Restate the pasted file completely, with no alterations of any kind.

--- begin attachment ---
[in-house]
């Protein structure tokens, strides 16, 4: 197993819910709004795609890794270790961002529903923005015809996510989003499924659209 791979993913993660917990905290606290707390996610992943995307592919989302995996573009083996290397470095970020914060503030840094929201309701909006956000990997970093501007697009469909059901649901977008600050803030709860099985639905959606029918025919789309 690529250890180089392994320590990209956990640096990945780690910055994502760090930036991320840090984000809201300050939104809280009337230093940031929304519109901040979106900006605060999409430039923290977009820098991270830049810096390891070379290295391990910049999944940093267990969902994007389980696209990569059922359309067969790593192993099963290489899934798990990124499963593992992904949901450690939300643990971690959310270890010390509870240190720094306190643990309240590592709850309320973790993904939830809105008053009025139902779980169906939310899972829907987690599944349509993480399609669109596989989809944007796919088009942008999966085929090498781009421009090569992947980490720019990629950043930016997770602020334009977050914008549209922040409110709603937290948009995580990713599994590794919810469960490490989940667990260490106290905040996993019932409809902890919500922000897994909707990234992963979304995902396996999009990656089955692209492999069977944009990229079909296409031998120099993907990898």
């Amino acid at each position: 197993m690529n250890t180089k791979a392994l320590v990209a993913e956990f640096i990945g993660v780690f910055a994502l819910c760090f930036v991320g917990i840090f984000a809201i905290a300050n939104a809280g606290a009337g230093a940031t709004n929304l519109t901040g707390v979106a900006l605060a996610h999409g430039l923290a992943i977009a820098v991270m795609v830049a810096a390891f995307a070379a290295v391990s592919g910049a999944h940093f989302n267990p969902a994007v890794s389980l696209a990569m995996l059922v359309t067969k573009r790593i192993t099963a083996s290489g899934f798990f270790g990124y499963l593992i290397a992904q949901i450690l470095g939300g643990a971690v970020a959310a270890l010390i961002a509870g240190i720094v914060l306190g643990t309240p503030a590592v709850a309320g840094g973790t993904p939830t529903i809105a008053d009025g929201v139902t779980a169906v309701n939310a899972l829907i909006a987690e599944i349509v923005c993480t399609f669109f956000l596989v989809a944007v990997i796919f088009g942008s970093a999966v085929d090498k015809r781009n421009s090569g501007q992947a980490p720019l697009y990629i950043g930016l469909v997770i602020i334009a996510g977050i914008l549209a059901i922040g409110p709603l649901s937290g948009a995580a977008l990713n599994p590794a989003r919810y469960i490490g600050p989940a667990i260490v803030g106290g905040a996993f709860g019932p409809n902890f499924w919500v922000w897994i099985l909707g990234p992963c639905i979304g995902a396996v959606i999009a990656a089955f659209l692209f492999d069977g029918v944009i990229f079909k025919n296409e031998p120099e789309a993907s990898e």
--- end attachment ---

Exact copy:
[in-house]
């Protein structure tokens, strides 16, 4: 197993819910709004795609890794270790961002529903923005015809996510989003499924659209 791979993913993660917990905290606290707390996610992943995307592919989302995996573009083996290397470095970020914060503030840094929201309701909006956000990997970093501007697009469909059901649901977008600050803030709860099985639905959606029918025919789309 690529250890180089392994320590990209956990640096990945780690910055994502760090930036991320840090984000809201300050939104809280009337230093940031929304519109901040979106900006605060999409430039923290977009820098991270830049810096390891070379290295391990910049999944940093267990969902994007389980696209990569059922359309067969790593192993099963290489899934798990990124499963593992992904949901450690939300643990971690959310270890010390509870240190720094306190643990309240590592709850309320973790993904939830809105008053009025139902779980169906939310899972829907987690599944349509993480399609669109596989989809944007796919088009942008999966085929090498781009421009090569992947980490720019990629950043930016997770602020334009977050914008549209922040409110709603937290948009995580990713599994590794919810469960490490989940667990260490106290905040996993019932409809902890919500922000897994909707990234992963979304995902396996999009990656089955692209492999069977944009990229079909296409031998120099993907990898």
């Amino acid at each position: 197993m690529n250890t180089k791979a392994l320590v990209a993913e956990f640096i990945g993660v780690f910055a994502l819910c760090f930036v991320g917990i840090f984000a809201i905290a300050n939104a809280g606290a009337g230093a940031t709004n929304l519109t901040g707390v979106a900006l605060a996610h999409g430039l923290a992943i977009a820098v991270m795609v830049a810096a390891f995307a070379a290295v391990s592919g910049a999944h940093f989302n267990p969902a994007v890794s389980l696209a990569m995996l059922v359309t067969k573009r790593i192993t099963a083996s290489g899934f798990f270790g990124y499963l593992i290397a992904q949901i450690l470095g939300g643990a971690v970020a959310a270890l010390i961002a509870g240190i720094v914060l306190g643990t309240p503030a590592v709850a309320g840094g973790t993904p939830t529903i809105a008053d009025g929201v139902t779980a169906v309701n939310a899972l829907i909006a987690e599944i349509v923005c993480t399609f669109f956000l596989v989809a944007v990997i796919f088009g942008s970093a999966v085929d090498k015809r781009n421009s090569g501007q992947a980490p720019l697009y990629i950043g930016l469909v997770i602020i334009a996510g977050i914008l549209a059901i922040g409110p709603l649901s937290g948009a995580a977008l990713n599994p590794a989003r919810y469960i490490g600050p989940a667990i260490v803030g106290g905040a996993f709860g019932p409809n902890f499924w919500v922000w897994i099985l909707g990234p992963c639905i979304g995902a396996v959606i999009a990656a089955f659209l692209f492999d069977g029918v944009i990229f079909k025919n296409e031998p120099e789309a993907s990898e």